Sunday 16th August 2015, 2:30am
Getaway #5: Res Thierstein
Res Thierstein chose this Sunday’s getaway destination. *)
– This is a special case: Outside Sundays itself is invited. To Ausstellungsraum KLingental in Basel. Res is from Basel. This is where he got off the train when we met. We met only once, on a late night journey home. Starting in a small Bernese village where we were given a curly branch to take along. The branch joined us on the bus and later on the train ride. It looked very handsome and decorative. We talked about clay. About work. About working with clay. Then at some point we had to split. I don’t remember if we also split the branch when saying goodbye. –
Taking an eggplant for a walk
The exhibition this Outside Sunday was part of concerned art and physical activity. (I am still not sure if this invitation was part of a major misunderstanding). When we met for the getaway, I learned that at the opening you could get your beer in exchange for the number of pushups that equals the number of calories contained in one.
There was one video piece in the exhibition I liked a lot. A professional breakdancer learns from a physically disabled amateur breakdancer in a do-as-I-do mirroring way very tricky breakdance moves. In the end they both laugh. Somehow they seem to be making at the same time fun of each other and of themselves through moving. I would love to have Outside Sundays working in a similar way as the dancing, (not the calory-beer-calculation) but I guess it’s a bit far fetched.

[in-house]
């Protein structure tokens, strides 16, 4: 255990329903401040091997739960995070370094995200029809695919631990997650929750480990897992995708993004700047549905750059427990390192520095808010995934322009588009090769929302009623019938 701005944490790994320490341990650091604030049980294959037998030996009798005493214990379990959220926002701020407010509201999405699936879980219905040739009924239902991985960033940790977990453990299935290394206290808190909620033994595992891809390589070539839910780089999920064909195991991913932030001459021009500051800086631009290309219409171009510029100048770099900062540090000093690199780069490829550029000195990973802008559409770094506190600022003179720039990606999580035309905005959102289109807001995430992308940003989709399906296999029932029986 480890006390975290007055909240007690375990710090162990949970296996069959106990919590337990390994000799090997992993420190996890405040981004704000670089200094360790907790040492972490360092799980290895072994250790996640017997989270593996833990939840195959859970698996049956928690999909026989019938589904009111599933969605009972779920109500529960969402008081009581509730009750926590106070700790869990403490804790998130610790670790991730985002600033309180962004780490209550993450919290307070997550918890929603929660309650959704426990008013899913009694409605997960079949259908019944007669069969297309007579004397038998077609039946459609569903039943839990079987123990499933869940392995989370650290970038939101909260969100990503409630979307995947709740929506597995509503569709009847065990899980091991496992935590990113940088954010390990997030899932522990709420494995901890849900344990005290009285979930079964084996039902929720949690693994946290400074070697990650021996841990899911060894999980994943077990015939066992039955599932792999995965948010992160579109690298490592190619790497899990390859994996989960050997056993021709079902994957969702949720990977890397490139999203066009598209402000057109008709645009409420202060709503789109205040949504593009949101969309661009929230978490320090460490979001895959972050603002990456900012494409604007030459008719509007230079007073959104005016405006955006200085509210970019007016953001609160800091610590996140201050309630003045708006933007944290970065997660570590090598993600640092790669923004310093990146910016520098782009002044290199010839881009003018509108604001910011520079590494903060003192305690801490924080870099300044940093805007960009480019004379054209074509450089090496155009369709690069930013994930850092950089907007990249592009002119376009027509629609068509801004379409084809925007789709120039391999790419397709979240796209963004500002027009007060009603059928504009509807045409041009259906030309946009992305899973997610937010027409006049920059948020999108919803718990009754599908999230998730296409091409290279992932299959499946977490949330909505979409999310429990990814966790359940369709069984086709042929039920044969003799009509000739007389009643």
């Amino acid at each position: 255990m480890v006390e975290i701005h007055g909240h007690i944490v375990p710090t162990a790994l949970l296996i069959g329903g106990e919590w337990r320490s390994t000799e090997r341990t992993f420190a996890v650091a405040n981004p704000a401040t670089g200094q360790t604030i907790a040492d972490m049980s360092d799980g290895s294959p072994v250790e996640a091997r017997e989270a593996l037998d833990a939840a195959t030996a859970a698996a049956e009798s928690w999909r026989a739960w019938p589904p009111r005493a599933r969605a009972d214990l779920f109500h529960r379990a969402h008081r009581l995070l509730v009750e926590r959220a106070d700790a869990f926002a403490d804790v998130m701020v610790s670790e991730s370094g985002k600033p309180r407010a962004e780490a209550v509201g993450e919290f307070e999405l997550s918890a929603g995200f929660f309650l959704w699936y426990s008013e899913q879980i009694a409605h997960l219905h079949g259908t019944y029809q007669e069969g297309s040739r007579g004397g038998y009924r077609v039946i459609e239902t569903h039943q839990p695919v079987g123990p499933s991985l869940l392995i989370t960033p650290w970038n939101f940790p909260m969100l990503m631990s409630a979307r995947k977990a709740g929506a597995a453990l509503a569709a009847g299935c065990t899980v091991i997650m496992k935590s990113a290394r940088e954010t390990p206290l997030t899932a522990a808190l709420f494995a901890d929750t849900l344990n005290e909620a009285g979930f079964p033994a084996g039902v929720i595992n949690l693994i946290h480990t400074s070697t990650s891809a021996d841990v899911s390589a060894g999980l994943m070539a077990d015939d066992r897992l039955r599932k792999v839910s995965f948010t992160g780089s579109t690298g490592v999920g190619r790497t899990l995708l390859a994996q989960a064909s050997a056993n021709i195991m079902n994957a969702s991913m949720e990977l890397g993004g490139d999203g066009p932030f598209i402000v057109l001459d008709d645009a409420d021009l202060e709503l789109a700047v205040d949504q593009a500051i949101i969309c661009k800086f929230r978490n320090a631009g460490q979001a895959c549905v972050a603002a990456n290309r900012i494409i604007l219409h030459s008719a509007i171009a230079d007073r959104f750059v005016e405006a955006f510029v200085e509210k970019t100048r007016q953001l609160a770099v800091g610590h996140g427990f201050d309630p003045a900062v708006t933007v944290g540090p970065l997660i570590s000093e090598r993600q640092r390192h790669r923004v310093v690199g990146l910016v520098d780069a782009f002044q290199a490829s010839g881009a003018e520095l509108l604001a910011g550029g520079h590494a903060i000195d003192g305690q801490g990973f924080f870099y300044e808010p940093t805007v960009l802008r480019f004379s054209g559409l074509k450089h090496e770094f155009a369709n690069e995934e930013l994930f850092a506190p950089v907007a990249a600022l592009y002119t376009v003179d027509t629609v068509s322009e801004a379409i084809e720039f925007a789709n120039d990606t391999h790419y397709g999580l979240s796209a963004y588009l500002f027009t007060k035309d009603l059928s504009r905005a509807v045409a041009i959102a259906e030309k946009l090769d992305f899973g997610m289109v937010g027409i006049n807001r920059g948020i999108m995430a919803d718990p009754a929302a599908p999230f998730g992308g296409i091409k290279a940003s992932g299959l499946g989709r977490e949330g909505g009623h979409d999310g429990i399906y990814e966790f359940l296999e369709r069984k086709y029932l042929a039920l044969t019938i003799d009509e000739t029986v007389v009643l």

We ended up taking three eggplants for a walk. Which was a bit funny. And really nice because Res wanted to find a Lustgarten, one type of the 18th century idea of a perfect garden. Lust is an old-fashioned german term for passing time in a pleasurable manner. Or just for pleasure. Today it has a strong sexual connotation.
Since there is a street in Basel of the name Lustgartenstrasse we went there. A short ride with the Strassenbahn brought us across the German border. The plan was: Walking down the Lustgartenstrasse from one to end to the other and back, taking eight polaroids along the way.
We passed well fenced customs, a colony of Schrebergärten, one of them quite packed with banana trees, a breeding club for German shepherd dogs, unprotected neat flourishing flower beds, a vegetable farm in glass-houses and a bunch of industrial buildings. The buildings looked rather deserted. The one at the end of the road once was used to sell curtains and jalousies and shades. Each window revealed a different type.
Making our way back we took the three eggplants with us. I had never seen anyone walking with an eggplant in his or her hand, swaying back and forth with each step. Beautiful.
We also discovered a hide-out in the woods, constructed with blue plastic. It looked rather elaborated.
The six classical 18th century categories of the ideal garden as described on Wikipedia are roughly: Orangerie (glass construction, with citrus plants), Menagerie (with animals), Lustgarten (with fountains), vegetable garden, fruit orchard, park.
*) Mirjam Bayerdörfer invited Res Thierstein for the fifth Outside Sunday.